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What are the requirements relating to advertising open positions?
Advertisements may not indicate a preference, limitation, specification, or discrimination on the basis of race, color, religion, sex (including pregnancy), national origin, age, absence of disability (including immune deficiency syndrome, acquired immune deficiency syndrome related complex, or human immunodeficiency virus), sickle-cell trait, or marital status.
Florida’s Civil Rights Act still uses the term “handicap.” This chapter uses “disability” because the terms are construed the same and the term “handicap” is disfavored in the disability rights community. Employers can limit access to an employment or training program based on age if a law or regulation restricts the program to a particular age group.
Further, employers may preclude applications based on marital status if they have an anti-nepotism policy. Finally, employers can restrict access to a position on the basis of religion, sex, national origin, age, absence of a particular disability, or marital status, as long as the basis for restriction is a bona fide occupational qualification reasonably necessary for the performance of the particular employment for which the restriction is imposed.
What can employers do with regard to background checks and inquiries?
(a) Criminal records and arrests
Florida state law does not prohibit private employers from inquiring into an applicant’s or employee’s criminal history, although many municipalities impose restrictions for public employers and, to a lesser extent, private employers. However, Florida’s Civil Rights Act recognizes disparate impact discrimination and is construed similarly to Title VII of the 1964 Civil Rights Act. Thus, to the extent that an employer’s criminal background screening raises disparate impact liability under Title VII, it could also do so under Florida law.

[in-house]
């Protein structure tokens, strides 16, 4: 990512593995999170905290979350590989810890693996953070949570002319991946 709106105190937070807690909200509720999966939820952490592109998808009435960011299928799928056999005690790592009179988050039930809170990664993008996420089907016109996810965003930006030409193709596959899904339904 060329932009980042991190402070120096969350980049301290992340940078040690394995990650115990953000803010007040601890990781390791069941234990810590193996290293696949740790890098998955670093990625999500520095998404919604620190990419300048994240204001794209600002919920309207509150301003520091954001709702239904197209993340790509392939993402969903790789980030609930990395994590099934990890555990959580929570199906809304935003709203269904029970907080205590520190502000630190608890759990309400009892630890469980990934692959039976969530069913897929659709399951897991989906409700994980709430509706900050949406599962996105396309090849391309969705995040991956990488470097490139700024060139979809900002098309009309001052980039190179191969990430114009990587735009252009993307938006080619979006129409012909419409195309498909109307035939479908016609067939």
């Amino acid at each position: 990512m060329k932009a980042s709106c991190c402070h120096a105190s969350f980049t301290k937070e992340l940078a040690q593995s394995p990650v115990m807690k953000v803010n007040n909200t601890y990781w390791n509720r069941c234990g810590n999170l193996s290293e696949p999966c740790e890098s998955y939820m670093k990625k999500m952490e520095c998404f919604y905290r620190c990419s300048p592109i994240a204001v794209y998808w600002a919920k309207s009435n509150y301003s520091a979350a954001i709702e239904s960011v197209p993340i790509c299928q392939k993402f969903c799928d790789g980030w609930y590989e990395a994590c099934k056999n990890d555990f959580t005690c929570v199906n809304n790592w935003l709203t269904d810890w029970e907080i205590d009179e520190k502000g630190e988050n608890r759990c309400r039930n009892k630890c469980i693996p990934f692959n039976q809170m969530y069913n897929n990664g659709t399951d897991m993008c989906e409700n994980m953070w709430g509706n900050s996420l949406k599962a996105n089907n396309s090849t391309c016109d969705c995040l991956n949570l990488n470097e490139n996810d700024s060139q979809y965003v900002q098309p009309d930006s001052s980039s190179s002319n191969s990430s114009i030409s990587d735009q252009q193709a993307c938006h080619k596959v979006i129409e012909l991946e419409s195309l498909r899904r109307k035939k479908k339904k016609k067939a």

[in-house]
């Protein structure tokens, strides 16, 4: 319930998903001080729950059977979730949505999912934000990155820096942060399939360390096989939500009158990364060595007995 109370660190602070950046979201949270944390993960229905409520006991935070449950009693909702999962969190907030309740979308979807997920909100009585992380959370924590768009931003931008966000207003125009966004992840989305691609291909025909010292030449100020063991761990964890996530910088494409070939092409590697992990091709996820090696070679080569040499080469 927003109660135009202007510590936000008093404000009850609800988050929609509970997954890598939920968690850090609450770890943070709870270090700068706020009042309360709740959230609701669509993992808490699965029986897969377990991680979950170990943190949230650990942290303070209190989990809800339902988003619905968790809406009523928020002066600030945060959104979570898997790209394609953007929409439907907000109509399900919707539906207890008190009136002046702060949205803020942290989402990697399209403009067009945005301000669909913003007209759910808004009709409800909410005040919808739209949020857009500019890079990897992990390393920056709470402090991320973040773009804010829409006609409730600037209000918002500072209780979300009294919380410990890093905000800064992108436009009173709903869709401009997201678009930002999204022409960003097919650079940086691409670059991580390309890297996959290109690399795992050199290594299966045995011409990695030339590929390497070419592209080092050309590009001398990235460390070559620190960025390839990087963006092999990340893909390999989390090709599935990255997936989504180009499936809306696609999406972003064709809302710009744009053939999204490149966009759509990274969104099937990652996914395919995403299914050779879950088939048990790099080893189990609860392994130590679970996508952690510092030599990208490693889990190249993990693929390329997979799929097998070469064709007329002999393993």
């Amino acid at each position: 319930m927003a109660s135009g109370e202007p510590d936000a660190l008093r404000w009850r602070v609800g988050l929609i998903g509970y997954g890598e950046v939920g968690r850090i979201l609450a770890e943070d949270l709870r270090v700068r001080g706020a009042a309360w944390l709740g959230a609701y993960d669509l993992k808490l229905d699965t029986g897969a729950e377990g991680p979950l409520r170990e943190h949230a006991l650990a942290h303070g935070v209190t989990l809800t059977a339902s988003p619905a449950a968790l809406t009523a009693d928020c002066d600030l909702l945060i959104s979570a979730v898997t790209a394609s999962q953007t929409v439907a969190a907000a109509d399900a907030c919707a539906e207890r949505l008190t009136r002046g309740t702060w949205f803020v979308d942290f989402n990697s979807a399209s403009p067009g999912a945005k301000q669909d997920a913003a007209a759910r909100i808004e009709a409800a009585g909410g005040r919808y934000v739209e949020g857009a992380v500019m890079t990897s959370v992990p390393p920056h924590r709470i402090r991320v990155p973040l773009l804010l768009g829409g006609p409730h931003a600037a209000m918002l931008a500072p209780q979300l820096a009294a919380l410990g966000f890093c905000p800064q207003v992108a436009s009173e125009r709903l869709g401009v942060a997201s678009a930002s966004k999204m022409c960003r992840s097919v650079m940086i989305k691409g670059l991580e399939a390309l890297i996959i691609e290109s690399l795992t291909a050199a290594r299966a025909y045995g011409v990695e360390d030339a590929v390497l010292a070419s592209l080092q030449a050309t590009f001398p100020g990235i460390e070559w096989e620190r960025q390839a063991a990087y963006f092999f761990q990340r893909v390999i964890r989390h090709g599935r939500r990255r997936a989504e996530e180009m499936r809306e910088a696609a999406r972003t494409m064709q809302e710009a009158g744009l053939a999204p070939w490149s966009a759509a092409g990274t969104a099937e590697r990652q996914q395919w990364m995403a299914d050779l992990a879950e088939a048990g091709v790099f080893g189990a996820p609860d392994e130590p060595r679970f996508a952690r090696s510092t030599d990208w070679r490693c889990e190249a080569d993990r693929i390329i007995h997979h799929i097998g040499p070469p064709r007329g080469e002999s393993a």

Employers that are required by a state agency to conduct background screenings must comply with Chapter 435 of the Florida Statutes, including:
- submitting the employee packet to the Department of Law Enforcement within five days of receipt; and
- making an annual report (or report on renewal of license or registration) to the agency, demonstrating compliance with Chapter 435.
(b) Medical history
Florida permits physical and medical exams of applicants and employees to determine fitness for a position. However, Florida prohibits screening or testing for the sickle-cell trait. It also prohibits requiring an HIV-related test, unless the absence of HIV is a bona fide occupational qualification. Testing for AIDS, AIDS-related complex, or HIV must a requirement for all applicants of a position, not just those with actual or perceived conditions.
(c) Drug screening
Florida does not prohibit applicant drug screening. Employers can be eligible for discounts on workers’ compensation premiums and employer liability insurance if they comply with the Florida Drug Free Workplace Act, which requires notice, education, and certain procedures prescribed by Florida’s Agency for Healthcare Administration.
(d) Credit checks
Florida has no restrictions on credit checks during the hiring process beyond those within the federal Fair Credit Reporting Act; however, as with criminal background screenings, use of credit checks in hiring decisions can potentially raise disparate impact claims under the Florida Civil Rights Act.
(e) Immigration status
Pursuant to an executive order, contractors with state agencies that are under the governor’s direction must use the Department of Homeland Security’s E-Verify system to verify employment eligibility of any employee hired during the contract term and must require their subcontractors to do the same. Agencies not under the governor’s direction are encouraged to impose the same requirements.
(f) Social media